In July 1982, Mayor Charles Royer withdraws Seattle from planning for nuclear war. Royer calls Federal Emergency Management Agency (FEMA) plans to evacuate the population of Seattle to east of the Cascades in the event of a nuclear attack "virtually useless" and states that Seattle should not "lend credence to the dangerous idea that a nuclear war is a manageable emergency" (The Seattle Times). Royer's action follows a similar policy statement by King County Executive Randy Ravelle.
Under scenarios developed by FEMA and the U.S. Department of Defense, a limited nuclear exchange between the U.S. and the Soviet Union would be preceded by at least several days of heightened tensions. Target cities like Seattle and Tacoma would be evacuated, allowing more civilians to survive nuclear attacks. According to FEMA's Crisis Relocation Planning, 100,000 in Puget Sound might die, but the balance of the population would survive. Planners believed that if the Soviets thought the U.S. was prepared to endure nuclear war, they would also think the U.S. unlikely to back down in a confrontation.
FEMA formulated detailed plans for hundreds of thousands of people to drive to eastern Washington over several days. The agency involved local governments, which would have to execute such an operation within 72 hours. The Boeing Co. made plans to evacuate workers and their families from its defense-related facilities in Kent.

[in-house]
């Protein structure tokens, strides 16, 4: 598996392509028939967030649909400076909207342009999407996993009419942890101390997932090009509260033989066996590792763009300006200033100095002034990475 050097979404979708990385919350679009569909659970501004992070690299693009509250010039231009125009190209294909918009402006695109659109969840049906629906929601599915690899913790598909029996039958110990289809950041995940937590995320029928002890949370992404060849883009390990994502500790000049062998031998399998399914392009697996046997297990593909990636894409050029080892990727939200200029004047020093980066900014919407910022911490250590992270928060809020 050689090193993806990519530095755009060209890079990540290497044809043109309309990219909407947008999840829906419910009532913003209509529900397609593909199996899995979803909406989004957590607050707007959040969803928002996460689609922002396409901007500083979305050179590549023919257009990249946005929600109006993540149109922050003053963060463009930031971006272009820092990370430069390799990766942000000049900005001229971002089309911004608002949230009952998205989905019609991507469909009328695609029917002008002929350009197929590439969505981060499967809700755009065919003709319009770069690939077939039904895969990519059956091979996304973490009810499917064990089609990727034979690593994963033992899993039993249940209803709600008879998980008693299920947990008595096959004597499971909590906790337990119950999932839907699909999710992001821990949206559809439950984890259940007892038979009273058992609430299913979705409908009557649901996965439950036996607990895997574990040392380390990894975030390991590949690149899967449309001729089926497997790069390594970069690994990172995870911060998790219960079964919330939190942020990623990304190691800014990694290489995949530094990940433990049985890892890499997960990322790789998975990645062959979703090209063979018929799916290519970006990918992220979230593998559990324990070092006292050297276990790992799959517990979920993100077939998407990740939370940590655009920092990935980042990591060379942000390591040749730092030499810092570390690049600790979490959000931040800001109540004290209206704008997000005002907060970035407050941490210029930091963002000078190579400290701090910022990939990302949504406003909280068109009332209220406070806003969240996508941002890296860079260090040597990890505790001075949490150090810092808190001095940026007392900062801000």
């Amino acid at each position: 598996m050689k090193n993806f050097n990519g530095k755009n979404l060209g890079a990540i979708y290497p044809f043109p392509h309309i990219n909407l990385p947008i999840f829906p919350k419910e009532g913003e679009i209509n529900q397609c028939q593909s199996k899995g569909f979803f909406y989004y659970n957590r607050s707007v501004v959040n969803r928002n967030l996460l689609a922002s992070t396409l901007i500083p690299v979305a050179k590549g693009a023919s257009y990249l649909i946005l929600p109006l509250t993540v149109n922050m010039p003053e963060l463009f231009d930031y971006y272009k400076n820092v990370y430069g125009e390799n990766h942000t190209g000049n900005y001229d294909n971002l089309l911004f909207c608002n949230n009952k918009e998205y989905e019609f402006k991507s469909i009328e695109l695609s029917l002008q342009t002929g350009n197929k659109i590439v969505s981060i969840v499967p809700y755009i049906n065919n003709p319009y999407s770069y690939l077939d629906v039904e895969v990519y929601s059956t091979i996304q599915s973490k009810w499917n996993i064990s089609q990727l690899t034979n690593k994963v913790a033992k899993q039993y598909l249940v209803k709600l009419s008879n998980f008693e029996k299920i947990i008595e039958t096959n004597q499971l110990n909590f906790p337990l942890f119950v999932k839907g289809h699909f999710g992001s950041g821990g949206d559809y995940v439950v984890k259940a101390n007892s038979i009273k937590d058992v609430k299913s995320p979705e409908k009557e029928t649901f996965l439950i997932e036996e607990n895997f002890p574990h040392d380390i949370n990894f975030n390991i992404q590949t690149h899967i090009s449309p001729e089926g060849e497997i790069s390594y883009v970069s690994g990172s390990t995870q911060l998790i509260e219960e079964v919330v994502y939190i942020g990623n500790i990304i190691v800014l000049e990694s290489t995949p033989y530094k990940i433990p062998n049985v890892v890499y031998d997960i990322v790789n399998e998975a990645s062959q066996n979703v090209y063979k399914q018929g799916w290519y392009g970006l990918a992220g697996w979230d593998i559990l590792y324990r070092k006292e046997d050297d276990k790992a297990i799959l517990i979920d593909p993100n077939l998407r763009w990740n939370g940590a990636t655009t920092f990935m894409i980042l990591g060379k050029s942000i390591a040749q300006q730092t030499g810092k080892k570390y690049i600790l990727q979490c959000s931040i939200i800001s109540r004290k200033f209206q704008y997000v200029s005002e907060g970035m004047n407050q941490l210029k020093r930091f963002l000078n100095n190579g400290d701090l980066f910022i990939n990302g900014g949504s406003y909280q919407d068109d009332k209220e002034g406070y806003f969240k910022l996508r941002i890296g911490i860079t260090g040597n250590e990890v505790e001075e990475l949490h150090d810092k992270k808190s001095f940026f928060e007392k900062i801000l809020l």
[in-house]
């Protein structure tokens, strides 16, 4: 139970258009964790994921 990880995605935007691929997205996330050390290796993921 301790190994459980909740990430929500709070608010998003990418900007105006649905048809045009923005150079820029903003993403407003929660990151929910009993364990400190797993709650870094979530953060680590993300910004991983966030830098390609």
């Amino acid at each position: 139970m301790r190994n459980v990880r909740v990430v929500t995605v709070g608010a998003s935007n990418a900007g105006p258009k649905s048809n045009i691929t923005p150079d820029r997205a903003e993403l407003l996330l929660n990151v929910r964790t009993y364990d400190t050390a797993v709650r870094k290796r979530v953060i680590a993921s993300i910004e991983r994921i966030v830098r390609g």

Royer instructed Fire Chief Robert Swartout "not use scarce city resources to prepare for nuclear war" (The Seattle Times). Seattle would spend its efforts with FEMA preparing for hazardous materials incidents, natural disasters, and maritime emergencies.
Since the beginning of the Cold War in the late 1940s, Seattle made preparations for a nuclear attack by building 867 fallout shelters and practicing "duck and cover." The plan was for citizens to hide underground for several weeks until nuclear radiation subsided to safe levels. Shelters were stocked with foods and medicines.
In the 1960s, all the food was shipped to Bangladesh for famine relief and by then all the medicines had been stolen. In 1974, U.S. Secretary of Defense James Schlesinger ordered planning for limited nuclear war, a conflict that did not involve the total destruction of the world. When the Soviets made plans for mass evacuations, the U.S. followed suit.
The Cold War effectively came to an end in late 1989 when Germans tore down the Berlin Wall. Within a few years, the Soviet Union dissolved itself and the U.S. stopped preparing for a nuclear holocaust.